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Mad Mac

As much I have had to say about his likely opponent in recent weeks, I don’t want to give the impression that I disagree with any of the criticism that Anatol Lieven, who is also an occasional contributor to TAC, has offered about John McCain in his FT article [1].  For at least nine years I have been keenly aware of just how belligerent and reckless John McCain was, ever since he advocated introducing ground forces into Yugoslavia in 1999 (the bombing of which began nine years ago yesterday), and I have been writing against him in one venue or another since that time.  His meddling in the Caucasus, his embarrassing and dangerous shilling for Shevardnadze and now Saakashvili and his generally throwback ideas about U.S.-Russia relations are all truly horrifying.  Since the start of this blog, I have [2] warned [3] against [4] McCain’s [5] Russophobia [6] and [7] his [8] militarism [9], to say nothing of the historical ignorance [10] that he uses to defend his positions.  Obviously, his belligerence towards Iran is extremely troubling, and his insistence on remaining in Iraq indefinitely as well-known as it is awful.  A McCain Presidency would likely be a disaster for our country that is at least on par with what the current administration has done.

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8 Comments To "Mad Mac"

#1 Comment By Grumpy Old Man On March 25, 2008 @ 2:37 pm

Thou almost presuadest me to support Obama, for the reasons cited by Professor Bacevich, and because notwithstanding some pronouncements of his to the contrary, he might be less belligerent than either McCain or Hillary.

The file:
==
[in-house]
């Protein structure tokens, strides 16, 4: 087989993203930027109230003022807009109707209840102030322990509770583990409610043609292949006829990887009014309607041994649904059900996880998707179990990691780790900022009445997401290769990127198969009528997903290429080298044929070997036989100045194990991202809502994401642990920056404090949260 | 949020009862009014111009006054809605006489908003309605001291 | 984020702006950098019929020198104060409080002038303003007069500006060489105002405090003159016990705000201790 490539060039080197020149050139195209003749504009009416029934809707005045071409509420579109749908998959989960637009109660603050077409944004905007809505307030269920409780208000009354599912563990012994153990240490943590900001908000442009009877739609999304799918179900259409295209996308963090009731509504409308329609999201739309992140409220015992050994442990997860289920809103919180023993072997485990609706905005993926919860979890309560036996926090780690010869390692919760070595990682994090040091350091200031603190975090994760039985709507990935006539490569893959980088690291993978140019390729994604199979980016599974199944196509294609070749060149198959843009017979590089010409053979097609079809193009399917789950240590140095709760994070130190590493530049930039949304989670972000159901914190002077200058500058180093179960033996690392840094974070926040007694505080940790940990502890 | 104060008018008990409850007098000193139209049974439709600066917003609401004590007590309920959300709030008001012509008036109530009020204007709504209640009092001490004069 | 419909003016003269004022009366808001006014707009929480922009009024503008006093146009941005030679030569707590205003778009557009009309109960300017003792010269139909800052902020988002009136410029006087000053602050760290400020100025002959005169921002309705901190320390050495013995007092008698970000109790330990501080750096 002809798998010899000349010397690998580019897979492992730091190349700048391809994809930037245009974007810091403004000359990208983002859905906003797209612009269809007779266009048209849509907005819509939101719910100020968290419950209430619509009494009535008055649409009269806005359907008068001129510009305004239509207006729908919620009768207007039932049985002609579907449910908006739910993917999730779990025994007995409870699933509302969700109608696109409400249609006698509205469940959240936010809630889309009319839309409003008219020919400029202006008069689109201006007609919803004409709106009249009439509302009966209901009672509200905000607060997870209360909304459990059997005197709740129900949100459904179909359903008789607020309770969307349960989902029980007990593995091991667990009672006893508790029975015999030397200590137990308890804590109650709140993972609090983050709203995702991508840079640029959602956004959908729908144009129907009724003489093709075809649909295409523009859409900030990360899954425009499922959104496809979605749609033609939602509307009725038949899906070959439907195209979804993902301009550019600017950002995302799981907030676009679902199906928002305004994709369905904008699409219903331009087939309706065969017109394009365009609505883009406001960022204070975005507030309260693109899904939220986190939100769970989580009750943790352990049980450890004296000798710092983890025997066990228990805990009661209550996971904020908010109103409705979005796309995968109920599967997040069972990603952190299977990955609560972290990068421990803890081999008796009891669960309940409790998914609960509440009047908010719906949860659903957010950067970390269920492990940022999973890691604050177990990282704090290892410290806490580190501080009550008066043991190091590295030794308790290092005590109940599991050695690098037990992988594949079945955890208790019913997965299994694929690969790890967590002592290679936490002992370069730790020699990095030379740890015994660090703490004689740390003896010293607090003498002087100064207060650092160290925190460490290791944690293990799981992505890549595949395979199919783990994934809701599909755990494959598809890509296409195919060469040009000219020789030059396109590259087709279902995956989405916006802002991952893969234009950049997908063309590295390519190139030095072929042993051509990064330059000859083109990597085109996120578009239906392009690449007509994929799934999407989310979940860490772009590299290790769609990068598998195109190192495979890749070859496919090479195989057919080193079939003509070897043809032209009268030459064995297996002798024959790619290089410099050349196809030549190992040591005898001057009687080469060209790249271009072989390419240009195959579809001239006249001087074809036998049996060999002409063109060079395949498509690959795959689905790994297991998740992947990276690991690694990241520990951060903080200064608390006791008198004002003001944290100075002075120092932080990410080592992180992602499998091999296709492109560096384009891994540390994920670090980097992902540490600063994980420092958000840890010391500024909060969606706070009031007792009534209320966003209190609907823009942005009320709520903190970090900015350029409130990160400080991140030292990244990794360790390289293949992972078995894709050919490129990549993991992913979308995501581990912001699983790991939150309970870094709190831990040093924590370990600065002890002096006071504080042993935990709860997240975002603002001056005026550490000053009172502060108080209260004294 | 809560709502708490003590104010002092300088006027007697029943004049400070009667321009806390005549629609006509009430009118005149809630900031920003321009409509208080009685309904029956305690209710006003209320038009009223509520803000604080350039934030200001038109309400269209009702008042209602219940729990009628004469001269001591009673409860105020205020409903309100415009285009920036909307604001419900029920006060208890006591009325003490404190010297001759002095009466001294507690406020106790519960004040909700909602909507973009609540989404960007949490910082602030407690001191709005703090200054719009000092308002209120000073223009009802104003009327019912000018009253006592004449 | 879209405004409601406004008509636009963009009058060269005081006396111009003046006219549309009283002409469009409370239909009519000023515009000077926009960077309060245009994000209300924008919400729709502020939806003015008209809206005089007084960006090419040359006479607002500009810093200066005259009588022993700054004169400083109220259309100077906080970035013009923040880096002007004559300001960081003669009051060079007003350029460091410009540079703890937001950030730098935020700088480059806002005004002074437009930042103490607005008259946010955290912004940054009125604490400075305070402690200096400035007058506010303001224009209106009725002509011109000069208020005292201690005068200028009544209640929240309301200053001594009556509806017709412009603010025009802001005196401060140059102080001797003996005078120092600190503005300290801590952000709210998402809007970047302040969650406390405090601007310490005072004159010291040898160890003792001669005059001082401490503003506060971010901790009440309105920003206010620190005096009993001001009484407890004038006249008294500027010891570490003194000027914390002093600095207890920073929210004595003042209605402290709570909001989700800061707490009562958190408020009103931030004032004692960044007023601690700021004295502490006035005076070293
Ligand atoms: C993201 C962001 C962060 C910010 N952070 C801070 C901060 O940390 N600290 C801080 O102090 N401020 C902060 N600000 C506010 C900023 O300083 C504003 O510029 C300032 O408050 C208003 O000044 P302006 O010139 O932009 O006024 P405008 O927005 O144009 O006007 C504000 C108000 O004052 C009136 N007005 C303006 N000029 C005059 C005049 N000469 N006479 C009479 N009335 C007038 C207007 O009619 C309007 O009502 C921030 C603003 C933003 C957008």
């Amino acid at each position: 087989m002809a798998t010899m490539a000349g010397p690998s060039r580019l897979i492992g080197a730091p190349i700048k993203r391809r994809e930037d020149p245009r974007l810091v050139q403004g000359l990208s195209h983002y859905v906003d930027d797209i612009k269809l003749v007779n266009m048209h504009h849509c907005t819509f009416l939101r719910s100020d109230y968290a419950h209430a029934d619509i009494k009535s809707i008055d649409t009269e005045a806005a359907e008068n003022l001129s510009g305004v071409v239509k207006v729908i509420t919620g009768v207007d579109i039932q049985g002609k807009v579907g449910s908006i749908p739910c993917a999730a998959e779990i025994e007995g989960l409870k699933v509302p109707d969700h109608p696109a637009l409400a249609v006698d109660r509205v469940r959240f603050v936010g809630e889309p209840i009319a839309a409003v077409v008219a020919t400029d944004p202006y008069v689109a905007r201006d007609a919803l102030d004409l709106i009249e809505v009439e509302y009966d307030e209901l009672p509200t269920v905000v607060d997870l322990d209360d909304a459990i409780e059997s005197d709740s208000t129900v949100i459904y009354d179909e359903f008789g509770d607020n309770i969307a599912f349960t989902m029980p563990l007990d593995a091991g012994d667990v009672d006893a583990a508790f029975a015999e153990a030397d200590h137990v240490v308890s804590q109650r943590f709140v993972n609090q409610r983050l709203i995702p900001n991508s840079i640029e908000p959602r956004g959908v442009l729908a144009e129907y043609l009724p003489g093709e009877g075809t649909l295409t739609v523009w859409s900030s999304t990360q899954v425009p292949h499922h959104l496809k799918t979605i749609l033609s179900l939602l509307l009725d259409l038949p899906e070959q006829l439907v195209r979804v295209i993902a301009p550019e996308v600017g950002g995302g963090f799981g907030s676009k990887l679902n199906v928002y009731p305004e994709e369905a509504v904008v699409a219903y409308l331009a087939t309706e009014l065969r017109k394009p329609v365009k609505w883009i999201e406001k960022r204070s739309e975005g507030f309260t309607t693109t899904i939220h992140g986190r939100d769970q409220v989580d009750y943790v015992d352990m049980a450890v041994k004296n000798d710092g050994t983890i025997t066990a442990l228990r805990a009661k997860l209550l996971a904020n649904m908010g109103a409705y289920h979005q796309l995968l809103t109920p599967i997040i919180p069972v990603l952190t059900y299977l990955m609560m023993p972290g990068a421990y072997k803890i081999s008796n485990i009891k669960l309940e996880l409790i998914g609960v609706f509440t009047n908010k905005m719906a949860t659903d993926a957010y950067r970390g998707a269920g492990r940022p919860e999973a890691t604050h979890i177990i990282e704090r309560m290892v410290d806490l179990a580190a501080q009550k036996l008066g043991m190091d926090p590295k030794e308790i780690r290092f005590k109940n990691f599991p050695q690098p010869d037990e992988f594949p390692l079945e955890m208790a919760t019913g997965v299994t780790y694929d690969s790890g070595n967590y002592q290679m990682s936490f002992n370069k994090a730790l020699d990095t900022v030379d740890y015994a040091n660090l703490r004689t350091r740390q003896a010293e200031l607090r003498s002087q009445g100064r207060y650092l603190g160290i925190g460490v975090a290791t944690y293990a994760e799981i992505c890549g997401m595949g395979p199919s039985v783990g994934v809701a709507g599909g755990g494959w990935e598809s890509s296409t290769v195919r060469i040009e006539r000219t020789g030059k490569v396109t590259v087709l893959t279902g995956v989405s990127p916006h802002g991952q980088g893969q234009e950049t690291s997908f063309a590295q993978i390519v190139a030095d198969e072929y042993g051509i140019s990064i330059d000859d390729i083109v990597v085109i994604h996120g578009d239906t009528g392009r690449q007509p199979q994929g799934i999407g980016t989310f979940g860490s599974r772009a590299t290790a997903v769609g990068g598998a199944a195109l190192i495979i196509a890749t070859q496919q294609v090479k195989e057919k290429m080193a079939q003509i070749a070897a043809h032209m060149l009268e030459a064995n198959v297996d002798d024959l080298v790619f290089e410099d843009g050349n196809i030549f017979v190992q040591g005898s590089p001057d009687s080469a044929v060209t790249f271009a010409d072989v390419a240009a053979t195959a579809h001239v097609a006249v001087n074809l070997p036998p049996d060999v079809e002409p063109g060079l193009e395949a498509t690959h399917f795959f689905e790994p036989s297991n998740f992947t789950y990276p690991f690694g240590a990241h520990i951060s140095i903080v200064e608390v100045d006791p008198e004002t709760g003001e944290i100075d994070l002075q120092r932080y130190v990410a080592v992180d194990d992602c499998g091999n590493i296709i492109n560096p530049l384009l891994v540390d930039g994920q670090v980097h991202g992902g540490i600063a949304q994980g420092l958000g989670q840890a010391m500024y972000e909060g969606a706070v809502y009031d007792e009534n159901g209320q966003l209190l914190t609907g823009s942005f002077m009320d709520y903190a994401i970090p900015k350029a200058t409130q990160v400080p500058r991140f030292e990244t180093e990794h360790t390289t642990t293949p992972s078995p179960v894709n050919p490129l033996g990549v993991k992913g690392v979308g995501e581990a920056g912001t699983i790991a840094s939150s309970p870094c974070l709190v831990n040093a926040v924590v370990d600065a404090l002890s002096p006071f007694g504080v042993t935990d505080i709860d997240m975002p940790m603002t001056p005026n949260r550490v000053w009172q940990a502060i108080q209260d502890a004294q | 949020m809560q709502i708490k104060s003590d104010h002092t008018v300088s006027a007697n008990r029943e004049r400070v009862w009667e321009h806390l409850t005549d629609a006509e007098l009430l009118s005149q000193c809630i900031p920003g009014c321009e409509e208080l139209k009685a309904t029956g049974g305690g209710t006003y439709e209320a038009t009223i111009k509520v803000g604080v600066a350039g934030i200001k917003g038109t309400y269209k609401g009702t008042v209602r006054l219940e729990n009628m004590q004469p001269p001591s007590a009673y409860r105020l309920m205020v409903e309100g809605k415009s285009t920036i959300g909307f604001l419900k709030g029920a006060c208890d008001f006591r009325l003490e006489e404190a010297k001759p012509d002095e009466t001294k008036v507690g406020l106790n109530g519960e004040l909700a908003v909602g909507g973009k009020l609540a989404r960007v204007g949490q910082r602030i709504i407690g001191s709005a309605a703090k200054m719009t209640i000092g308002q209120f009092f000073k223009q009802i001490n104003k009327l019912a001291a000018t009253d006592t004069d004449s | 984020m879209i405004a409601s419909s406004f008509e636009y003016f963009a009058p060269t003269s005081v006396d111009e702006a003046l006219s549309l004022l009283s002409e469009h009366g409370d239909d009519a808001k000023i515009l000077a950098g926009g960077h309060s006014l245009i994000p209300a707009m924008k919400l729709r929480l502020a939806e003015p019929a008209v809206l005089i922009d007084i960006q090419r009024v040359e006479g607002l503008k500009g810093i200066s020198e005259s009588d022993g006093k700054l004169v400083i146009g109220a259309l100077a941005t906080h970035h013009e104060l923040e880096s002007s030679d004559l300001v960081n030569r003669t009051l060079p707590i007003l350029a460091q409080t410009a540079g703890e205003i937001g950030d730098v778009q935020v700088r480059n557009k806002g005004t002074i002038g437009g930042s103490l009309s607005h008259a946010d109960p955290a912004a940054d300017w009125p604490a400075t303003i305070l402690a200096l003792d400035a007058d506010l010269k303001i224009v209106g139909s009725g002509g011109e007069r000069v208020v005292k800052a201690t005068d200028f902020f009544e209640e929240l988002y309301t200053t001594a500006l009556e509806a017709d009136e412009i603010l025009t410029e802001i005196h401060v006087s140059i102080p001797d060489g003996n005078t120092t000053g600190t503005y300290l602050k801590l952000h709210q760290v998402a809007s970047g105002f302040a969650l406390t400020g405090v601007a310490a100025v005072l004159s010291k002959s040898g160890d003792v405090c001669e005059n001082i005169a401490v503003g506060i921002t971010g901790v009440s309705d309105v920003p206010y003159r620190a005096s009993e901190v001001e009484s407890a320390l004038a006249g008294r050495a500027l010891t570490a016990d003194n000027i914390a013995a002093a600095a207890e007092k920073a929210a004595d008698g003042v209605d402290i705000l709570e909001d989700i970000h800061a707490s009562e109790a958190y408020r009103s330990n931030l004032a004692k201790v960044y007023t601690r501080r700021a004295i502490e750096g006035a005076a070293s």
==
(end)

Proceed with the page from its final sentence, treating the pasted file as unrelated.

The “almost” is important here. The divided government that McCain would bring is a plus, and who knows where the Messianism of the Obamaites might lead?

#2 Comment By TGGP On March 25, 2008 @ 4:18 pm

I didn’t feel like registering at FT, so I read it [11].

#3 Comment By expertlaw On March 25, 2008 @ 4:19 pm

To quote McCain on Yugoslavia,

In the most obscene chapter in recent American history is the conduct of the Kosovo conflict when the president of the United States refused to prepare for ground operations, refused to have air power used effectively because he wanted them flying — he had them flying at 15,000 feet where they killed innocent civilians because they were dropping bombs from such — in high altitude.

The Journal of the Air Force Association responds here – [12]

Within the context of those remarks, McCain’s insistence upon ground forces suggests that he was thinking of a Vietnam-era line of B52s dropping “dumb” munitions, and did not discuss his views with Air Force personnel before making his statements. Despite his supposed military and foreign-policy expertise, his comments suggest a lack of familiarity even with the branch of the armed forces in which he served.

#4 Comment By LMaggitti On March 25, 2008 @ 4:53 pm

The truly frightening thing about McCain is the combination of vast ignorance and extreme hawkishness. There was a time when I consoled myself that the latter problem might by marginally tempered by at least some degree of foreign policy knowledge, but it has become increasing obvious that he actually combines the substantive cluelessness of Bush with the extreme love for war of Cheney. It is impossible, I think, to understate just how dangerous he would be.

#5 Comment By Grumpy Old Man On March 25, 2008 @ 4:59 pm

He’s the last-in-his-class Gen. Kong. I can imagine him riding a bomb down the chute, singing “Bomb, bomb Iran!”

Yikes.

#6 Comment By adam On March 26, 2008 @ 7:33 am

“The divided government that McCain would bring is a plus, and who knows where the Messianism of the Obamaites might lead? ”

Certainly an important factor to consider. In the current political environment, with all presidential contenders being interventionists of one stripe or another, a deadlocked Washington may be the best we can hope for.

#7 Comment By daninardmore On March 26, 2008 @ 11:31 am

A minor correction to expertlaw: McCain was a pilot in the Navy, not the Air Force.

#8 Comment By Grumpy Old Man On March 26, 2008 @ 11:34 am

Another correction. Kong, played by Slim Pickens, was a major, not a general.